July 17, 2013
Amazon made €6.8bn in Germany last year, paid €3m in tax
by Alex Shephard
We already knew that Amazon really, really hates paying taxes in the U.S. and the U.K.. Late last week, it came out that it’s also maybe not so interested in paying taxes in Germany, either.
On Friday, Reuters reported that Amazon paid only €3 million in taxes in 2012 by channeling “sales to German clients of $8.7 billion via Luxembourg. The company reported a profit of just €10 million, which was taxed at 30%, to Germany’s company register, which is almost hilariously brazen. If my calculations are correct, Amazon paid .0004% of its German income in taxes last year, despite the fact that Germany is Amazon’s second largest market (behind the US, of course), and accounts for a third of its international sales.
Over at ZDNet, Moritz Jaeger explains the scheme:
To avoid relatively high German taxation, Amazon is channelling its business through its Amazon Europe Holding Technologies, based in Luxembourg, where the income tax is a lot lower. (Under the legal arrangement, when a European customer makes a purchase, they are buying from the Luxembourg company, with the order then fulfilled by Amazon’s local subsidiary. As a result, the sale is chalked up to the Luxembourg unit, where it is taxed.)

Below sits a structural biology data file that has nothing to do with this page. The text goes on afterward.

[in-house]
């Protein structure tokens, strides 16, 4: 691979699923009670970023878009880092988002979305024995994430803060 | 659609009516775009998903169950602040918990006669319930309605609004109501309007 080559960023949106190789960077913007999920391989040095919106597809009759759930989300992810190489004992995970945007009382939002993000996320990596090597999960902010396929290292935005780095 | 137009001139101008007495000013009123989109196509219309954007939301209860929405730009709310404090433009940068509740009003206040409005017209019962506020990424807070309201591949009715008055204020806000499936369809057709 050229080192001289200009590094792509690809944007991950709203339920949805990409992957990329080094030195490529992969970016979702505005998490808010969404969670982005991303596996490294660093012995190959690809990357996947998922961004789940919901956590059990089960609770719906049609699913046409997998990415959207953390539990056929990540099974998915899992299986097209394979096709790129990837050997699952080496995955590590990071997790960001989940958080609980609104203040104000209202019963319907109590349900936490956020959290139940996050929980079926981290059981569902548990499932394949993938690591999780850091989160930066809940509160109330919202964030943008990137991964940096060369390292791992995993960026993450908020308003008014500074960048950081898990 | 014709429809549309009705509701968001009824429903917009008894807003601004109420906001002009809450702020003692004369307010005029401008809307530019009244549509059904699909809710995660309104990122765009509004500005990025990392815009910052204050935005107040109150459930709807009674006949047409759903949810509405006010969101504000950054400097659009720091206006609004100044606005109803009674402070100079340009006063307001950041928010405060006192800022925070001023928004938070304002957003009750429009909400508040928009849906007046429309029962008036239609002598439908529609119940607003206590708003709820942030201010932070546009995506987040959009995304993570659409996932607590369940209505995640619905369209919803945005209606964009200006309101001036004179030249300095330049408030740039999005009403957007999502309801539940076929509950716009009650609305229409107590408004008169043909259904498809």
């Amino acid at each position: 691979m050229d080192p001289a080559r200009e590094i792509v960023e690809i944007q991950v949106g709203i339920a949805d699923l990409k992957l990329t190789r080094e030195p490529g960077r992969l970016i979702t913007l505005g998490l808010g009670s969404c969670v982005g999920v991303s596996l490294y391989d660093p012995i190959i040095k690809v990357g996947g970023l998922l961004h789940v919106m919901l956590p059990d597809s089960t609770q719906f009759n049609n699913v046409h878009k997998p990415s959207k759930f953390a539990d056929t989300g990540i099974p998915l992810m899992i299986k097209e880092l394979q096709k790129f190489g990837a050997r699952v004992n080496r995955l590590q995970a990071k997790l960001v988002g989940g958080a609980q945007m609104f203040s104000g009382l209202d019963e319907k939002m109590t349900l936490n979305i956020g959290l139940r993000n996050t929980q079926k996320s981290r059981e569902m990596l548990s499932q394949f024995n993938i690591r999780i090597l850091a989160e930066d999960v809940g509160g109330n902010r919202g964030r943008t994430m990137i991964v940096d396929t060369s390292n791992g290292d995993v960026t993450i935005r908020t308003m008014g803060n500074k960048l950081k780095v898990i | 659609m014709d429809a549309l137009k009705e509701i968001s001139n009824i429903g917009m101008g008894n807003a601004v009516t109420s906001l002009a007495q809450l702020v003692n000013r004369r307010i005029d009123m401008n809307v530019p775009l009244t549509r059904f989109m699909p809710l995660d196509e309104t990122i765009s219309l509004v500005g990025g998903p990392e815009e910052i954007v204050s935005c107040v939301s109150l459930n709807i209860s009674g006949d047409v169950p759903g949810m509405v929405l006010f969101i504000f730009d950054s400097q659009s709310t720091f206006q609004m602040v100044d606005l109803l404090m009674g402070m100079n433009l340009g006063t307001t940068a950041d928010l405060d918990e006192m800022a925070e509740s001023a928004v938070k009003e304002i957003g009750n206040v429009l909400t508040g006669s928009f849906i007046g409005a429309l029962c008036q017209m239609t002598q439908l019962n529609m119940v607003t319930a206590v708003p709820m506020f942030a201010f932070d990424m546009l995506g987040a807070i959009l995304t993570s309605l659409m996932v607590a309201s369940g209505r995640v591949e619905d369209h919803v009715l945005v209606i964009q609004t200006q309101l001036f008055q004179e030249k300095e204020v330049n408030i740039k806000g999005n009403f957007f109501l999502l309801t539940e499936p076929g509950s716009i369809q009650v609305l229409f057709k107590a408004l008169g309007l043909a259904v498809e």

According to Reuters, Amazon Europe Holding Technologies reported profits of €118m last year, but “as a tax-exempt partnership, paid no income tax.” (Sidenote: the 1st entry on the not very funny Facebook page You know you’re from Luxembourg when… is “you absolutely hate the Germans, although you constantly watch German TV, read German newspapers, listen to German music and know more about what’s going on in Germany than in your home country.” So maybe it’s a jealousy thing?)
Many German politician have been calling for tougher domestic and international tax laws, so companies like Amazon pay their fair share in the countries in which they operate. Sven Giegold, of Germany’s Green Party and the European Parliament, told Reuters he was outraged and that “We have to use much stronger means to ensure the profit cannot be moved out of the country.”
He also said that he plans on addressing the issue with Wolfgang Schaeuble, Germany’s finance minister (and runner-up in 2011’s “Most German Name Competition”). “It’s not enough to make a speech at the G20 and then be inactive on extreme cases [of tax avoidance],” Giegold said, despite the fact that it looks increasingly likely that the tax avoidance issue is going to get speeches and little else at the upcoming G20 after the U.S. insisted that any changes to international tax laws be symbolic, rather than meaningful.
Though Amazon remains very popular in Germany, there has been some trouble recently. Employees at Amazon warehouses in Germany went on strike on two separate occasions in May.
Alex Shephard is the director of digital media for Melville House, and a former bookseller.